Recommendations for version numbers in port names

Lawrence Velázquez larryv at
Wed Oct 1 12:30:23 PDT 2014

Resurrecting this thread. Let's keep general renaming discussion here.

On Sep 16, 2014, at 5:22 PM, Ryan Schmidt <ryandesign at> wrote:

> It's been proposed on this list that we should rename MySQL ports e.g. mysql51 -> mysql-5.1; this would be to match the existing new ports mariadb-10.0 and mariadb-10.1. Consistency is good, especially within a particular type of software (e.g. MySQL in this case) but renaming MySQL ports is more problematic than renaming most ports, because MySQL ports are database servers and users may have databases and config files in their default version-specific directories which the user would manually have to move.

Consistency is good, but I'd argue not especially critical. If migrating a particular port or set of ports would be too much work, it would not be the end of the world if we left it/them.

Consistency of variant names is probably more important than consistency of port names, since it affects variant inheritance.

> The problem with dashes in port names is that a dash is not a legal character in a variant name because it is confused with the syntax for disabling a variant, and often when there are multiple versions of a port, other ports will want to reference those multiple versions in corresponding variants.

True, but we already have tons of ports with hyphens in their names. It seems odd to me to use hyphens in some places (e.g., `py34-requests`) but avoid them in others (`gcc49`).

> The problem with dots in port names is that so far "port lint" has declared the dot an illegal character in a variant name. This has led the perl5 port for example to adopt variant names like perl5_16 which I've always found a little confusing. It has been nice that under the original naming scheme, one could assume that in many cases the variant name matches the name of the dependency that will be added. If you want to use the python27 port, you use a port's +python27 variant, etc.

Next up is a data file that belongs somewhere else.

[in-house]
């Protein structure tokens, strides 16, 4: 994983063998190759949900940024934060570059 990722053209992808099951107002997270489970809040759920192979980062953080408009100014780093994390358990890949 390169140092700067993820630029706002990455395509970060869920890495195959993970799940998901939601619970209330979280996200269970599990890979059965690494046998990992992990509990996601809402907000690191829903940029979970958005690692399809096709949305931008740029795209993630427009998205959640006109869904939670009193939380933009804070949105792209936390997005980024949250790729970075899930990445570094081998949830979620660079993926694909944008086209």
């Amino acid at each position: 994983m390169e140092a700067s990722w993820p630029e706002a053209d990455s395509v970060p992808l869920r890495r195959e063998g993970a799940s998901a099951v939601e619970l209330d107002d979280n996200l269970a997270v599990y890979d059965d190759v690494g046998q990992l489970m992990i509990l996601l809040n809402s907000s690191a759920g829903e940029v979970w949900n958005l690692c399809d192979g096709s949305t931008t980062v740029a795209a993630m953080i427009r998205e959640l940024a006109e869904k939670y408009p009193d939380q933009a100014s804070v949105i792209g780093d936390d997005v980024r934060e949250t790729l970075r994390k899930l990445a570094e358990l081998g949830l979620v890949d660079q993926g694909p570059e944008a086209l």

Matching variants and dependencies is certainly nice, but I don't think we should get hung up on it, since the dependencies are added automatically. I personally would be entirely fine with `+gcc4.9` pulling in `gcc-4.9`, and I think the hyphenated port names look cleaner. This is entirely subjective, of course.

> The only disadvantage I see to the old naming scheme is ambiguity when a version number component reaches two digits, e.g. is the scala210 port version 2.1.0 or 2.10? (It's 2.10.) Is the ruby186 port version 1.8.6 or 1.86? (It's 1.8.6 -- perhaps this port should have been named ruby18 instead.) Leaving the dot in would remove the ambiguity, as demonstrated by the Perl ports, and "port lint" may be overly cautious in its prohibition of the dot in variant names. Someone should do some tests. Make variants with dots, like "mysql5.1", and see if they work correctly. Can you install the port? Can you upgrade the port? Can you uninstall the port? What if other variants are also selected? If everything works fine we can relax this lint restriction.

I haven't done any tests, but I'd much prefer adding the periods, if possible.

> And I don't want to take on massive port renaming efforts for the sake of the formatting of a version number. I don't plan to change the PHP ports and the almost 100 PHP modules and the dozen ports that have PHP variants, and I'll bet nobody wants to take on changing the Python ports and the almost 1000 Python modules and hundreds of ports with Python variants. Remember it would not only be the work of renaming all the ports, but also developing an upgrade strategy to help all the existing users of the ports under their current names.

It would be a lot of work, but it doesn't have to happen all at once, in a short period of time.

Or, again, we could just focus on renaming variants. Consistency of port names is rather less important.


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